Bubble Watch” digs into trends that may indicate economic and/or housing market troubles ahead.

Buzz: The surprising San Bernardino County housing market last year had 17% more sales despite 15% higher house payments compared to pandemic-iced 2020.

Source: My trusty spreadsheet used a longer-view lens to analyze 12-month periods of homebuying stats from DQNews dating to 1988.

The Trend

Despite plenty of pandemic challenges, including limited inventory in a choppy economy, 37,387 purchases closed last year, the No. 9 busiest year since 1988. Transactions were up 17% vs. 2020, the No. 2 biggest jump in 34 years. It was 11% above the 1988-2020 sales average.

The Dissection

Record-breaking prices didn’t throttle San Bernardino County homebuying.

Last year’s $446,583 average monthly median — highest in DQNews’ database for any year — was up 19% vs. 2020, the fifth-biggest jump. Note that prices have increased at a 4.6% annual rate since 1988.

Cheap financing was key, with mortgage rates averaging 2.96% in 2021 (the lowest on record) vs. 3.11% in 2020, the second-lowest in history. Note: Mortgage rates have begun 2022 on a noteworthy upswing.

Now, look at what that buying power and surging prices meant to a typical buyer.

The average purchase in 2021 came with an estimated monthly payment of $1,493 — median-priced home at average rates, with 20%-down financing— the fourth-highest since ’88. That is up 15% vs. 2020, the seventh-biggest jump. Compare that to payments increasing 2.2% annual rate since 1988.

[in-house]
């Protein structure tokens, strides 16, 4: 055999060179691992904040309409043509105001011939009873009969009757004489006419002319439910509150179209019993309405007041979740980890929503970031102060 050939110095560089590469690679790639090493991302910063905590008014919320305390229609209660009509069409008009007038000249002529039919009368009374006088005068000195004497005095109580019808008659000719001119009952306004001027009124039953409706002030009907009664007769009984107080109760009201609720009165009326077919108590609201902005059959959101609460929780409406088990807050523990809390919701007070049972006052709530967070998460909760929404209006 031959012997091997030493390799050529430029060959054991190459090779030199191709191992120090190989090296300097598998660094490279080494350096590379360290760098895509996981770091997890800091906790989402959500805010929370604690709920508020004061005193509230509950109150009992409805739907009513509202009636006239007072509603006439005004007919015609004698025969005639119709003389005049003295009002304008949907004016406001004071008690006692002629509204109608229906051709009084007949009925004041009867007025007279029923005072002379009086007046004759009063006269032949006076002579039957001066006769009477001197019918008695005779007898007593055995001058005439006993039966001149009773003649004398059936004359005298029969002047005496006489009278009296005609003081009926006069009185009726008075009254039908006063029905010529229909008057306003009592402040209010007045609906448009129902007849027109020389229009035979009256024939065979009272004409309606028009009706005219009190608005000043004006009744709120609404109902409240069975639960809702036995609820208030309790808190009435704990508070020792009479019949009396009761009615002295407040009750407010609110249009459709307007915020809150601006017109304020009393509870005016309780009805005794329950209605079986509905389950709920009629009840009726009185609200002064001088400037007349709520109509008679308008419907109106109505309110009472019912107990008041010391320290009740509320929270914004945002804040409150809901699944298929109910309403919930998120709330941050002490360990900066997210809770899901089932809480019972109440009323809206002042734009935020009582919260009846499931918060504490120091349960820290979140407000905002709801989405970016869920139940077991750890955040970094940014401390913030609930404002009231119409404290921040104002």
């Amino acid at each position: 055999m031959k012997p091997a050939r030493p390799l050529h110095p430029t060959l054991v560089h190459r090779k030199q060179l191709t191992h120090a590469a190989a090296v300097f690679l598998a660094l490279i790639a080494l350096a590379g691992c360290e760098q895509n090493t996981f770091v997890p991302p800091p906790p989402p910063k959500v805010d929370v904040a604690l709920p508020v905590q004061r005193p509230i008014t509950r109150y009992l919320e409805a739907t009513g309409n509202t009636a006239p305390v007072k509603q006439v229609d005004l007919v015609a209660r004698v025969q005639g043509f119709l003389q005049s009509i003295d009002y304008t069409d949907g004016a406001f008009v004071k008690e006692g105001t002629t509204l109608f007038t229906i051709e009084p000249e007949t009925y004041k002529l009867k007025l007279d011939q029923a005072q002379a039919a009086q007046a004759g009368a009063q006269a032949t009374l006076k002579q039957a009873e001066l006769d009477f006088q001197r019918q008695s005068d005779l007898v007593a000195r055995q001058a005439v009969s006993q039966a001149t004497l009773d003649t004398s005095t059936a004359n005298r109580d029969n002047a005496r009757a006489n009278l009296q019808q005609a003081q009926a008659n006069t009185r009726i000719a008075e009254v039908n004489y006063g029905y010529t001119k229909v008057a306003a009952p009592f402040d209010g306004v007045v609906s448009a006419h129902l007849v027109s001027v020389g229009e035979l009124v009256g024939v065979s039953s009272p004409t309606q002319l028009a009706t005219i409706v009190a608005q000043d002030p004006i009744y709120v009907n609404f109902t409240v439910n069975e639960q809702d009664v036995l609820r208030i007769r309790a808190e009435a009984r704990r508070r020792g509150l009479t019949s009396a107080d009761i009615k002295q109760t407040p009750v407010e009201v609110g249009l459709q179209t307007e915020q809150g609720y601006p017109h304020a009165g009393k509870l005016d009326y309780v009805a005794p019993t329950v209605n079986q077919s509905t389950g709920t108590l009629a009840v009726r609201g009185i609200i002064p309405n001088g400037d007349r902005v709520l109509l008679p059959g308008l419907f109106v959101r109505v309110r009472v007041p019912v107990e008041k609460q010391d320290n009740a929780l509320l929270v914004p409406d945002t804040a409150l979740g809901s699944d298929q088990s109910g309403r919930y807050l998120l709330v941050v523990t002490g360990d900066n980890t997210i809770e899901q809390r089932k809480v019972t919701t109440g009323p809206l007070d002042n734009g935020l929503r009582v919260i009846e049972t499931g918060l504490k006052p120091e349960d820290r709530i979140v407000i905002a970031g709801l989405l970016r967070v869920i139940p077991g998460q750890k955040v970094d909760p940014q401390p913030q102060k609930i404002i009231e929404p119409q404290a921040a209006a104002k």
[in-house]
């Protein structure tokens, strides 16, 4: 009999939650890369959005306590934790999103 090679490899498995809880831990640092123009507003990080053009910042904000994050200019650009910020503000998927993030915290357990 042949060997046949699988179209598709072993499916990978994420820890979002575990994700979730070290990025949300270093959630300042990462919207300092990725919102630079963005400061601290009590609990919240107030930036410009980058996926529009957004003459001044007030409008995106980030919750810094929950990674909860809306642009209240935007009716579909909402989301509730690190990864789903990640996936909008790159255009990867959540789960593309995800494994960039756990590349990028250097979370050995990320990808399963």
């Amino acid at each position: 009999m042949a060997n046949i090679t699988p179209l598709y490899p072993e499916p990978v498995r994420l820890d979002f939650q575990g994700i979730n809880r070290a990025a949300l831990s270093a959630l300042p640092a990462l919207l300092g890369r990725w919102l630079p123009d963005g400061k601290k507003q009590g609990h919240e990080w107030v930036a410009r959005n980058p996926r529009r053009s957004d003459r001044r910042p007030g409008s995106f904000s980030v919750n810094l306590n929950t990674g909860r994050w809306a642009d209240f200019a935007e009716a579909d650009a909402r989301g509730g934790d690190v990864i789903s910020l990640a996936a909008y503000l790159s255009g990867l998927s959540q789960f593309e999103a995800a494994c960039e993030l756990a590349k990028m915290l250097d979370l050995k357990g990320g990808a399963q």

Another factor

San Bernardino County builders added a modest amount to house hunters’ choices, selling 4,213 residences last year (No. 17 of 34). That was up 15% vs. 2020, the No. 7 biggest jump in 34 years.

Still, construction ran 15% below the 1988-2020 average. New homes were 11.3% of all sales last year (No. 24 share of 34) — vs. average share of 14.7% since 1988.

How bubbly?

On a scale of zero bubbles (no bubble here) to five bubbles (five-alarm warning) … FOUR BUBBLES!

Is this bit of housing history remarkable or really unnerving? In the brief pandemic era — historically, not mentally — 11 San Bernardino County price records have been broken. So, 15% of the 75 new highs hit in a month since 1988 occurred in the past 22 months.

Jonathan Lansner is business columnist for the Southern California News Group. He can be reached at jlansner@scng.com

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